Although it seems far more recent in the mind’s eye, it was back in the late 70’s that my dear wife and I rented a house out in the summer of 1979 in the Springs, East Hampton, where I was painting for my very first New York exhibition at Maxwell Davidson Gallery. Little did we know till a few days had passed that we had in fact rented next door to the world famous and very talented painter: Willem de Kooning. I had been a devoted fan of de Kooning’s work ever since I was introduced to it in art school and very much loved his free swinging brush, and the way he would put a painting together, take it apart and put it back together, usually much stronger for the passages and necessary torture, it (the painting) went through. I am writing this piece from a cottage in Southampton, New York, looking out on grassy fronds and blue green bodies of water, all of it reminding me of that summer in the Springs. East Hampton and other sections of the east end of Long Island had great attraction for many painters of the early 50’s who were working in gritty downtown lofts, often dark and dank, and noisy from trucks rambling below. For de Kooning, the Springs reminded him of parts of Holland with its low lying land and pools of water and grass and a big sky overlooking everything. One would see de Kooning bicycling around in high white painter pant overalls and we chatted just a bit and he rounded this and that curve in the...

Scribble vs Drawing in Contemporary Abstract Painting

Collectors and curators often ask about the scribbles in Komarin paintings and works on paper. There is a curious set of differences between drawing in painting and scribbling in painting. Many people equate scribble with childlike play and there is much truth to that. Children draw and scribble openly, free from the constraints of order and clarity. They may attempt to describe a form of some kind, or more often the scribble will be a kind of energetic release, visual play with crayon or paint or pencil. Cy Twombly, a most respected abstract painter in this country who lived and worked in Rome for many years, used scribble often in his work. Twombly combined his sense of Greek and Roman history with aspects of American abstract expressionism and the free swinging of the brush. The works appear completely unplanned and have terrific energy and beauty. They often seem accidental and allow for a great variety of mark making. A Komarin painting incorporates scribble along with drawing in paintings and works on paper. The drawing often loosely references vessels and hats and common shapes from everyday life, though from to time an alien spacecraft of two will seem to pop up. So that the drawing in initial stages at least may describe consciously or unconsciously the description of “forms in space.” Scribble in a Komarin painting will be most often unplanned. A Komarin painting will ‘need’ to have a certain amount of mark making to open up the space and bring new life to the drama unfolding. The scribble can be put down/ painted out and put down again. These rhythms...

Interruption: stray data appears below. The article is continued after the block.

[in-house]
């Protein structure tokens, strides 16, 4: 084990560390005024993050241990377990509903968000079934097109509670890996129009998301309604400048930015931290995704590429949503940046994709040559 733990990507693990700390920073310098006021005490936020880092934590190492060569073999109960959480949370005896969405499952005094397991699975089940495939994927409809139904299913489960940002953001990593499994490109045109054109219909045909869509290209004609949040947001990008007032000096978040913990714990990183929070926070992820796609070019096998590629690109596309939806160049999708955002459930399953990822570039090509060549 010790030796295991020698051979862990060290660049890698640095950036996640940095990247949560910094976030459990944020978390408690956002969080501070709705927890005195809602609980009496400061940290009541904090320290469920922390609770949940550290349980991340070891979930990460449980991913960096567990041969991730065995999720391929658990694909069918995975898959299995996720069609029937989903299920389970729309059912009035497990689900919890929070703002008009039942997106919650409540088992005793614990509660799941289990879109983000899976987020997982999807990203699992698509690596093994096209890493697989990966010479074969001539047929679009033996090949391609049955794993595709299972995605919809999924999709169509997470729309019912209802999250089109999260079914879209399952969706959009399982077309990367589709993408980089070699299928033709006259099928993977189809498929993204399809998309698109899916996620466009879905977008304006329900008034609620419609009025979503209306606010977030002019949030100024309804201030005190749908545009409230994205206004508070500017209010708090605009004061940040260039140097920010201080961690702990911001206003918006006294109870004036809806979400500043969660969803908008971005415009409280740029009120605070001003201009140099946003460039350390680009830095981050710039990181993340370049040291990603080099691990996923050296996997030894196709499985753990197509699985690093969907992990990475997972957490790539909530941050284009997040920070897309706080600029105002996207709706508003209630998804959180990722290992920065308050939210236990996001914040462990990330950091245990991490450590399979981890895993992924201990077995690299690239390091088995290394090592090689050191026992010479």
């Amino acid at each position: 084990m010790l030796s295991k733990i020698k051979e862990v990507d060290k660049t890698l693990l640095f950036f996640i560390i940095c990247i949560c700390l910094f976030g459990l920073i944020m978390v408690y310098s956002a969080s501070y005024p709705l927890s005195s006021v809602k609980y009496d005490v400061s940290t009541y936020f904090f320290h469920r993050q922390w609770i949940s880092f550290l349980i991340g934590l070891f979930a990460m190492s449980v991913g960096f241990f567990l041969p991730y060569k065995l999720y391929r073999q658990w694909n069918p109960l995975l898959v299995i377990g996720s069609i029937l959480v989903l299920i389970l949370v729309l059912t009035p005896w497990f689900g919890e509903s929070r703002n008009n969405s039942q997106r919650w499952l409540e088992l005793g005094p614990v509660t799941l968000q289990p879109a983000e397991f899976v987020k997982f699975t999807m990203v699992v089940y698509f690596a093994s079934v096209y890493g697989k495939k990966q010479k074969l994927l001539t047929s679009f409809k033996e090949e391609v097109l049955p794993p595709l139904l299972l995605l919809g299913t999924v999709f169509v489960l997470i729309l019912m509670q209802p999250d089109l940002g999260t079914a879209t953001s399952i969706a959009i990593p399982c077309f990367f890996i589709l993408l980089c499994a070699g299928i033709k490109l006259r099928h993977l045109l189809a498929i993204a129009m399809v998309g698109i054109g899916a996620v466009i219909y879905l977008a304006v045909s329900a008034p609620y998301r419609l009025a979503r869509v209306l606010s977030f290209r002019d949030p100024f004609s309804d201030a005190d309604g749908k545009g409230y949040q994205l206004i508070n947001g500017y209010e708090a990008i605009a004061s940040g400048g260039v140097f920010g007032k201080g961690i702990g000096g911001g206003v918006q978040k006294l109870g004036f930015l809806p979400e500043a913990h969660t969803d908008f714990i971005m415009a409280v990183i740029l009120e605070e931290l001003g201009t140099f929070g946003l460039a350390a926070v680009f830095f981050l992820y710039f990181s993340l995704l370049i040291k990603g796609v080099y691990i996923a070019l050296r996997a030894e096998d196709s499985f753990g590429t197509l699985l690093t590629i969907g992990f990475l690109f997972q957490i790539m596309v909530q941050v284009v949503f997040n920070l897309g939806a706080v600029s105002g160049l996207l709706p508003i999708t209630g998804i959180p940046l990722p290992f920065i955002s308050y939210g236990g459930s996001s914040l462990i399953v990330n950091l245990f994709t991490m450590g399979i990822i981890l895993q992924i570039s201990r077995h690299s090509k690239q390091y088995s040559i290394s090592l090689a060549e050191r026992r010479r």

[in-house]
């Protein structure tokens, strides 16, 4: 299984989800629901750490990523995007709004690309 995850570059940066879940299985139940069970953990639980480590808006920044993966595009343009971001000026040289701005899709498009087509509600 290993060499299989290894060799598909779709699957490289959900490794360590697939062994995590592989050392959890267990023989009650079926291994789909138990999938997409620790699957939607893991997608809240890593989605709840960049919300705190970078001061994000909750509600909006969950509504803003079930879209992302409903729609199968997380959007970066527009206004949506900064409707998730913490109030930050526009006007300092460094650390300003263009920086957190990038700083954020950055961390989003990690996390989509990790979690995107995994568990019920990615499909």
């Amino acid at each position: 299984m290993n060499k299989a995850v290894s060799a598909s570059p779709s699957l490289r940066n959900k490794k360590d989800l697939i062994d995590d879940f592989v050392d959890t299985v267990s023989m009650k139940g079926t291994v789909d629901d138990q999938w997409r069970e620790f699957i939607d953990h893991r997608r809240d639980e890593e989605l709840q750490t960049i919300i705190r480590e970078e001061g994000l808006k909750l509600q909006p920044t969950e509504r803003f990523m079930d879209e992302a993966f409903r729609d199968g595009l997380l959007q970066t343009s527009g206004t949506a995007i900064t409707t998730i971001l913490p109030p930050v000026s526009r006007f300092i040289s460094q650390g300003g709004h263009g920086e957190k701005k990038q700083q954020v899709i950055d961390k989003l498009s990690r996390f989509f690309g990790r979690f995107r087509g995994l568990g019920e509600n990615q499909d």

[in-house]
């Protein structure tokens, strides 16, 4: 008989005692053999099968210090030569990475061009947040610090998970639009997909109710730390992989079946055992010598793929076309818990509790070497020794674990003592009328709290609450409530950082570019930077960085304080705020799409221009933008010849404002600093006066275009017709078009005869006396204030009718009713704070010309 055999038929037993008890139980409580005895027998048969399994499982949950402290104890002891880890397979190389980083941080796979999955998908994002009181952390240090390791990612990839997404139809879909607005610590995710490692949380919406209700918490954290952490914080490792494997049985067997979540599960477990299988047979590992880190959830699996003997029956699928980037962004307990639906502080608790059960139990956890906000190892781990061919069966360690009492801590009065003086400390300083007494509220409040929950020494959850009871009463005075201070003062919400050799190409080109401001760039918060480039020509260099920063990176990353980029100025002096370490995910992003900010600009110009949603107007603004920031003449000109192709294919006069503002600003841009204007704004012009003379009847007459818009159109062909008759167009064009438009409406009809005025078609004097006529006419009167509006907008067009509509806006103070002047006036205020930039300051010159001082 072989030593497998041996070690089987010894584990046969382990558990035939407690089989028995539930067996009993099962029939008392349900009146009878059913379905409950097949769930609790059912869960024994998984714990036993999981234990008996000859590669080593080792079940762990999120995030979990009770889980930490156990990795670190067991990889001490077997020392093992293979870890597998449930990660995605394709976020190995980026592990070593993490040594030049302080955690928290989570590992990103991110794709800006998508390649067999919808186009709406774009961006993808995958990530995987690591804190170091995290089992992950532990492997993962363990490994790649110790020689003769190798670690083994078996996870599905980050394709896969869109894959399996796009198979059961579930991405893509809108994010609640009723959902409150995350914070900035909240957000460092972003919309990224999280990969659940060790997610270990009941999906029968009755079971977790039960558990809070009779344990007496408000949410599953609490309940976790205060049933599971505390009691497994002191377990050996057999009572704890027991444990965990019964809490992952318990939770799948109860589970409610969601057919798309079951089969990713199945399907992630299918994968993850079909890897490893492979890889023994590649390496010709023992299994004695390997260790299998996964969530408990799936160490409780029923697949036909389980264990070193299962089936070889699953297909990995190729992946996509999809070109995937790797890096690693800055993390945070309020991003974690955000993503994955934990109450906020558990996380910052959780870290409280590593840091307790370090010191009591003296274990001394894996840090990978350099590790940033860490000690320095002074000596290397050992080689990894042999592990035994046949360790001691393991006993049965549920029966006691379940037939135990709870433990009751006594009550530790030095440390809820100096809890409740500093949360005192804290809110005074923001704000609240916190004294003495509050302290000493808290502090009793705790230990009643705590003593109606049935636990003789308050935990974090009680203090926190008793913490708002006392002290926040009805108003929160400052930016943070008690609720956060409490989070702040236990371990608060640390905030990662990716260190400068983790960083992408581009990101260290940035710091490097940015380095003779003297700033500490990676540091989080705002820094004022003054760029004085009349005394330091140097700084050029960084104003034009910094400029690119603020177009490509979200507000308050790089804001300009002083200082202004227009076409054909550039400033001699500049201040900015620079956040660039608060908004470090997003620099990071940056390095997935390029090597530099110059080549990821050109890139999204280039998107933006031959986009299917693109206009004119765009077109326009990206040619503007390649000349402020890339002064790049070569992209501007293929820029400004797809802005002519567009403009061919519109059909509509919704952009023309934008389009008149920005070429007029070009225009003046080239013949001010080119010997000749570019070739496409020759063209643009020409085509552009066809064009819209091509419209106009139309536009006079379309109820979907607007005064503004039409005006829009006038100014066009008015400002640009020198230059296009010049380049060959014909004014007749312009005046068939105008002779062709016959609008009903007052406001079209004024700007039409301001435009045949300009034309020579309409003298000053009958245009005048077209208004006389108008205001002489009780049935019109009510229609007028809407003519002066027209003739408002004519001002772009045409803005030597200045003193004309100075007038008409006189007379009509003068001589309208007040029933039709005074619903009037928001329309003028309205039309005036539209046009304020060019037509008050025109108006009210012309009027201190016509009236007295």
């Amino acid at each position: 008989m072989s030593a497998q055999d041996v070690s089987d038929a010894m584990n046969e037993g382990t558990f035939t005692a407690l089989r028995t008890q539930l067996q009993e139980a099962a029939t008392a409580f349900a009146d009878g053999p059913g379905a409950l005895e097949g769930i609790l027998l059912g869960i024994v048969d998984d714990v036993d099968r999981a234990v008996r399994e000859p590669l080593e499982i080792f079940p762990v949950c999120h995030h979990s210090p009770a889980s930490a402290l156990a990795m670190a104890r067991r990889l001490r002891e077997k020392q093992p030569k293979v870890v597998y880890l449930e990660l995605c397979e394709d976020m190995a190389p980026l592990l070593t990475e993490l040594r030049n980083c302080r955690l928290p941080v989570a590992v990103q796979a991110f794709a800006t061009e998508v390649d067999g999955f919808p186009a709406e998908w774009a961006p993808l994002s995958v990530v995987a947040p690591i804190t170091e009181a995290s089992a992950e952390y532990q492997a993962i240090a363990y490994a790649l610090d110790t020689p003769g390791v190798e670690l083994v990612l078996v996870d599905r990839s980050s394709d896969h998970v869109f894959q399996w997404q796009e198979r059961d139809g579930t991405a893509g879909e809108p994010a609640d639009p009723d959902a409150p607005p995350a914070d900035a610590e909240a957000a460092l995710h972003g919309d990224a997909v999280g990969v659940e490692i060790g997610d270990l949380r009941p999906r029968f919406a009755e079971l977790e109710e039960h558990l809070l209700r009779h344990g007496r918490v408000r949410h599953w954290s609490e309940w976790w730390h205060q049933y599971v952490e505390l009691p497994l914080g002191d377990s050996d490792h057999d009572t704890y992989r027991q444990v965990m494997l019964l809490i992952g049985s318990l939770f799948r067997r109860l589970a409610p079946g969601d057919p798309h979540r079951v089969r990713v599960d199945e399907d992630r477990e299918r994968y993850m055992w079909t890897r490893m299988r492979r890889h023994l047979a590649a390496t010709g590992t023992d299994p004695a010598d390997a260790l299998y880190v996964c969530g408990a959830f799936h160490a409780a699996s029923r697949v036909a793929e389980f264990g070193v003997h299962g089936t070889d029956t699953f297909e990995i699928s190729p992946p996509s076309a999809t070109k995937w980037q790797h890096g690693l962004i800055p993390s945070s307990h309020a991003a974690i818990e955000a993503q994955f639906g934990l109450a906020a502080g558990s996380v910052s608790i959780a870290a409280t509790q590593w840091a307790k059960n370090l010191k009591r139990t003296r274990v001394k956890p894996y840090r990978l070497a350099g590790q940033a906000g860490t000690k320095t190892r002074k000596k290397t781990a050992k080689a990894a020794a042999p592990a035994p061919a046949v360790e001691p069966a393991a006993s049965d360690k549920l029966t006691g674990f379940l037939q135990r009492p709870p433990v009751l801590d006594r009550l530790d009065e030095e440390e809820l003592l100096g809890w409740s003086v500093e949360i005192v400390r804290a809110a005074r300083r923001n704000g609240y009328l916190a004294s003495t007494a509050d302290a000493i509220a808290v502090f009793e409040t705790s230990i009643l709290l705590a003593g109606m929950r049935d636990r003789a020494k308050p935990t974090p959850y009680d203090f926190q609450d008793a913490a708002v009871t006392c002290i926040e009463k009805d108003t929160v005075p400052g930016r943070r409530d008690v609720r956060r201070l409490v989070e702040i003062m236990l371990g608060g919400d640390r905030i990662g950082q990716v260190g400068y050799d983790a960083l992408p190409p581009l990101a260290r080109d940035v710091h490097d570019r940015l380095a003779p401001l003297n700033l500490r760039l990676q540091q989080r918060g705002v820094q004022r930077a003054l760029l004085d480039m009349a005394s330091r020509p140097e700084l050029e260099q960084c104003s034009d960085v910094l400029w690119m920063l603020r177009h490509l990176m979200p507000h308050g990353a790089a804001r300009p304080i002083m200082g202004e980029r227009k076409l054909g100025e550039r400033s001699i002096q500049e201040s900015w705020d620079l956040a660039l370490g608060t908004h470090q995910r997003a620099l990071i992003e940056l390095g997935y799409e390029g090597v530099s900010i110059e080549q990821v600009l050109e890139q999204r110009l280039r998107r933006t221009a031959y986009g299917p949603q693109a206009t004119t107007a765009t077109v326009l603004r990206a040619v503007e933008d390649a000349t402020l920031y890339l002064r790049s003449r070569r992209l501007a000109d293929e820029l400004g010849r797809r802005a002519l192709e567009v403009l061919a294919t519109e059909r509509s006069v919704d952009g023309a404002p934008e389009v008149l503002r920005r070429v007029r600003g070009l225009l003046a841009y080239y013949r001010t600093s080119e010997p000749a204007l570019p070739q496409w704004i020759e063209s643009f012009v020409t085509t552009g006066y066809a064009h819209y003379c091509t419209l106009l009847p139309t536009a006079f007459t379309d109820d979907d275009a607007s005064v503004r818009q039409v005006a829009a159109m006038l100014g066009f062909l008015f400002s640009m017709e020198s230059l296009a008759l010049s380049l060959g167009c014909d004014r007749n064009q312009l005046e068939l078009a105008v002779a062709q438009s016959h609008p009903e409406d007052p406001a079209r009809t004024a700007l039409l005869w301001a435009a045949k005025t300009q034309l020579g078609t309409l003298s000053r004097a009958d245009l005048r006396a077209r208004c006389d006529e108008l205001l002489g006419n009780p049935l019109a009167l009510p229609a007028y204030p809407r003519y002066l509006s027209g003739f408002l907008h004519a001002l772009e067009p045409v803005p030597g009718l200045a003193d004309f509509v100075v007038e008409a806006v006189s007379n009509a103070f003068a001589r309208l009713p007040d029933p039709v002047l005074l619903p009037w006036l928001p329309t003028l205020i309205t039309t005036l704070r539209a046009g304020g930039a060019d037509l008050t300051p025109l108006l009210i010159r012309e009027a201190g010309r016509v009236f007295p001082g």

Work or Play?

Many people, whether collectors, curators, art critics or simply curious individuals with an appetite for learning ask: is abstract painting work or is it play? Of course answering this question depends a lot on how you define work vs play as these terms often overlap and mean different things to different people. For me, painting is a lot about play. One gets into the studio not really knowing how the moments will go. The loaded brush moves quickly on the canvas, dripping this way and that, a form filled in with paint, scraped, removed, and then perhaps repainted in a different or parallel fashion, playful decisions keeping the too thinking brain out of the way. When a child paints, whether with fingers or brushes, they lose themselves in the painting. They tilt their heads, sometimes even resting on an extended arm and sing and dance their way into the painting. A child under the age of ten rarely cares about proportion or perspective. They are ever so free to deal with color and shape and this freedom is a beautiful thing to observe. Top and bottom, east and west, north and south all get happily lost in the painting process. Work for many individuals is a daily grind, something they dread or look to avoid and the term work implies seriousness, intention and a final product or series of decisions. For me while an adult with a ‘playful’ state of mind painting allows me for a time at least to return to a childlike state Picasso said, “when I was 14 years old I could paint like an old master. It took me the rest of...